According to his most recent test, Marvin Wilson has an IQ of 61 (most states bar executions for those with IQs at 70 or below). That puts him below the first percentile of human intelligence, and he’s in an even lower percentile for adaptive functioning. Despite the US Supreme Court’s ten-year old ban on executing the “mentally retarded” (Atkins v. Virginia), Marvin Wilson faces execution in Texas on August 7.
In Georgia, the case of Warren Hill recently exposed that state’s uniquely strict requirement that “mental retardation” be proven “beyond a reasonable doubt” before an execution can be declared unconstitutional.
Texas uses a more reasonable “preponderance of the evidence” standard of proof. But the Lone Star State has found another way to keep killing the intellectually disabled. SEE THE REST OF THIS POST
Georgia will not be able to execute Warren Hill on Monday. He has been granted a temporary stay so the state of Georgia can sort out whether the sudden switch to a one-drug lethal injection protocol last week violated state laws guaranteeing public input on important administrative procedures (like killing people).
This is good news, in that Hill will not immediately be put to death, but there is no question that Georgia fully intends to execute a man with an IQ of 70 whom state judges have declared to be “mentally retarded” by all legal standards except the “beyond a reasonable doubt” bar used only by Georgia.
That the stay was granted on the lethal injection question allows the state of Georgia to evade further scrutiny of the way it handles capital punishment for the mentally disabled. For now, the Supreme Court, which banned executions of those with intellectual disabilities ten years ago, will not be reviewing Warren Hill’s case or the unique Georgia law upon which the state bases its right to kill him.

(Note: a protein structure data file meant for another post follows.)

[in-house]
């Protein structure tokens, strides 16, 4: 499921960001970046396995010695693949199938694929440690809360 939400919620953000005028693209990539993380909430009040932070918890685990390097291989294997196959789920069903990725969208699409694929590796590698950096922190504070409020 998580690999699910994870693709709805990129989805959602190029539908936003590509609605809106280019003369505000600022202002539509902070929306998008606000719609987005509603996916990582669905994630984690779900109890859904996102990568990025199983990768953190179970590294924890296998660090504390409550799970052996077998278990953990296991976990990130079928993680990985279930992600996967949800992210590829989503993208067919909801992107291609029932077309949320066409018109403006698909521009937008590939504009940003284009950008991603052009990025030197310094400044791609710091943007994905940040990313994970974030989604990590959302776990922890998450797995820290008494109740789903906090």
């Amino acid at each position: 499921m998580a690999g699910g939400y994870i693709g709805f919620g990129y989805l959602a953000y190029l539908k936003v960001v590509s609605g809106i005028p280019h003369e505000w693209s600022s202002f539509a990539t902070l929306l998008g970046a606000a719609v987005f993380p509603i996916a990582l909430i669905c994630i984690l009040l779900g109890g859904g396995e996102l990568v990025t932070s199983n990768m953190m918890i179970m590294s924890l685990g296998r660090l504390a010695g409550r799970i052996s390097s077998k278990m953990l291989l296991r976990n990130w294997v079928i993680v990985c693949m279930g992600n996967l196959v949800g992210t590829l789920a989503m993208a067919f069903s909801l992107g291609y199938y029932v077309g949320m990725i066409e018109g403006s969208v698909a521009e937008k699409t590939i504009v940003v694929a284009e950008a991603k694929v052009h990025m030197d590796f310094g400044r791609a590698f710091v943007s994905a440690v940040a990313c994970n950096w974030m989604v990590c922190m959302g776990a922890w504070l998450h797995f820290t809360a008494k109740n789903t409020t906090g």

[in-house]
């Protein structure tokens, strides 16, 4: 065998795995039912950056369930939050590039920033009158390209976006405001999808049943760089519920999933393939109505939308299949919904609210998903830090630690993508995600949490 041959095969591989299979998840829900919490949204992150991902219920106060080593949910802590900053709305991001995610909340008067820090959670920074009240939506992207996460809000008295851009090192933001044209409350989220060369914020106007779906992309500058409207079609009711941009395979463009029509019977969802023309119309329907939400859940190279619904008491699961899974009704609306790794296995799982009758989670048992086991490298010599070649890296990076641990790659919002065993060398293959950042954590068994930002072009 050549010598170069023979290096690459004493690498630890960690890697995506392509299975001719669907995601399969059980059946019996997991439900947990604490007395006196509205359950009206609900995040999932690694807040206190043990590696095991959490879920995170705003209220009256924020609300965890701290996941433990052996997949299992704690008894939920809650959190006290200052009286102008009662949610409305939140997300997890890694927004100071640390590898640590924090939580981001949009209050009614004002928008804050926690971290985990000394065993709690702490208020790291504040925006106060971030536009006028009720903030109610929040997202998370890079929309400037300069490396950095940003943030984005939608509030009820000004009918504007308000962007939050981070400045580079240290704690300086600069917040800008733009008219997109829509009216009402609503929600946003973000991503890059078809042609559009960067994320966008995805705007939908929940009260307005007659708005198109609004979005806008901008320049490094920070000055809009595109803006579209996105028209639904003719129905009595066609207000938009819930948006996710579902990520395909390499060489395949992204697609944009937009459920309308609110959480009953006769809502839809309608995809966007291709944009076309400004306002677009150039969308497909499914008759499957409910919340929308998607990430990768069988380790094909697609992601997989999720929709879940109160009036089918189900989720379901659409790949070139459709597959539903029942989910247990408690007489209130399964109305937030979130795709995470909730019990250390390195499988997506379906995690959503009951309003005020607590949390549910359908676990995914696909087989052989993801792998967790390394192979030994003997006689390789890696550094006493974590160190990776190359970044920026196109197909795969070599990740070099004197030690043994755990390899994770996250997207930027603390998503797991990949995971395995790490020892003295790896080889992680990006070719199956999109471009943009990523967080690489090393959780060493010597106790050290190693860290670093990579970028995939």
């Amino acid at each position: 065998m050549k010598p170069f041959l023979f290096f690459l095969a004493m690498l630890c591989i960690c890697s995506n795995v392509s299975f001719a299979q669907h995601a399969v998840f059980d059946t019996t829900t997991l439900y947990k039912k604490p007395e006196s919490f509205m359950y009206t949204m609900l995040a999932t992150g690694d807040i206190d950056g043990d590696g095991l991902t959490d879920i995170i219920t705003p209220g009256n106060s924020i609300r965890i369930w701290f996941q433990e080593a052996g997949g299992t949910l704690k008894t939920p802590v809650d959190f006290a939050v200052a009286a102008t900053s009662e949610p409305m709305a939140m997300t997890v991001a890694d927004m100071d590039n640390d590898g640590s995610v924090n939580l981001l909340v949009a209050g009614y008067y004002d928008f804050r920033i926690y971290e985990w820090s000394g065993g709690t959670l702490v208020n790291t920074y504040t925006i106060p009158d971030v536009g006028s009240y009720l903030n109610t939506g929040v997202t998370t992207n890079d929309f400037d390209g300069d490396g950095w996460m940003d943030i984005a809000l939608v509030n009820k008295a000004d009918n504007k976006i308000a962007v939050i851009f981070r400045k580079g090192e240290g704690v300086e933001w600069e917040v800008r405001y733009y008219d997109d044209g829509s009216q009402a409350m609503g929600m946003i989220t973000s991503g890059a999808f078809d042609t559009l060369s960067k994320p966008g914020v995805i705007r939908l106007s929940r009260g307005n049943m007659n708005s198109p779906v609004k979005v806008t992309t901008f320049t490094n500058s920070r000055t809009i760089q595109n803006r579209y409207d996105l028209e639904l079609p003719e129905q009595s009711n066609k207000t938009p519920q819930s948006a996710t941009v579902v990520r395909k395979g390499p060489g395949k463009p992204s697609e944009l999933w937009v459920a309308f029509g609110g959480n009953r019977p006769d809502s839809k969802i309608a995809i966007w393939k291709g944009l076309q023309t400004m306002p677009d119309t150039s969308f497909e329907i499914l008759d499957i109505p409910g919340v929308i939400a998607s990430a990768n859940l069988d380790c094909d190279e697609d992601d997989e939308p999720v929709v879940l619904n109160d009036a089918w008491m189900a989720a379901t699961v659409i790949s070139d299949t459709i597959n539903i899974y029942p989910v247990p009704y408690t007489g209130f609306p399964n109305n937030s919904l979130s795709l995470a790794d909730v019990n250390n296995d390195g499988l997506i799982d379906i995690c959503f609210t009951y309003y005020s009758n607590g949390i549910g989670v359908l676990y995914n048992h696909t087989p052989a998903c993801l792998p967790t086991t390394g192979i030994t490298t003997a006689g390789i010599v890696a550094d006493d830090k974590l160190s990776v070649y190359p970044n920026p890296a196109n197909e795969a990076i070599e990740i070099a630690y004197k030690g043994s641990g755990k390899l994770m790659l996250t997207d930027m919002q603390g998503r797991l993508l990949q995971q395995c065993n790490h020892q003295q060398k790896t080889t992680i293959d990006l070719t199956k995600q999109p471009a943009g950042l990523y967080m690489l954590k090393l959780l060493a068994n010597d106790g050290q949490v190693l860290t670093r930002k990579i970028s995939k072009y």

Warren Hill is scheduled for execution July 18
Georgia was the first state in the U.S. to ban the execution of persons with intellectual disabilities (known then as the “mentally retarded”), passing a law in 1988. That was 14 years before the U.S. Supreme Court outlawed the practice nationwide in 2002. But on July 18, Georgia is scheduled to execute Warren Hill despite the fact that a state judge declared him to be “mentally retarded” by a “preponderance of the evidence”.
As this New York Times editorial points out, Hill still faces execution because Georgia is the only state that requires a prisoner to establish his intellectual disabilities “beyond a reasonable doubt” – an extraordinarily high standard. Other states have more realistic requirements like the aforementioned “preponderance of the evidence” standard.
The courts have been unable to address this situation in which Georgia seems to be lurching inexorably towards an unconstitutional execution. But the Georgia State Board of Pardons and Paroles can still step in, uphold justice, and exercise mercy where the judiciary has fallen short.
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Teresa Lewis was executed in 2010 despite being assessed with “borderline mental retardation.”
While we wait with bated breath for important human rights related end-of-term Supreme Court decisions – healthcare, immigration and juvenile life without parole among them – we look back to a landmark death penalty case decided ten years ago today, Atkins v. Virginia.
In Atkins, the Court held that executing individuals with intellectual disabilities (known then as “mental retardation”) was “cruel and unusual punishment” and prohibited by our Constitution’s Eight Amendment.
Unfortunately it was left to the states to define “mental retardation” and decide how to comply with the ruling, leading to multiple definitions and procedures in different states. To define intellectual disabilities, an IQ score of 70 has been widely used as a dividing line, but there can be multiple IQ tests with different scores, and other factors that suggest greater, or lesser, intellectual disability, so even this solid seeming number has not clarified things much.
The result has been a chaotic mish-mash in which dozens of death sentences have been reduced because of successful Atkins claims, yet several people have been executed despite claims that seem to be equally compelling:
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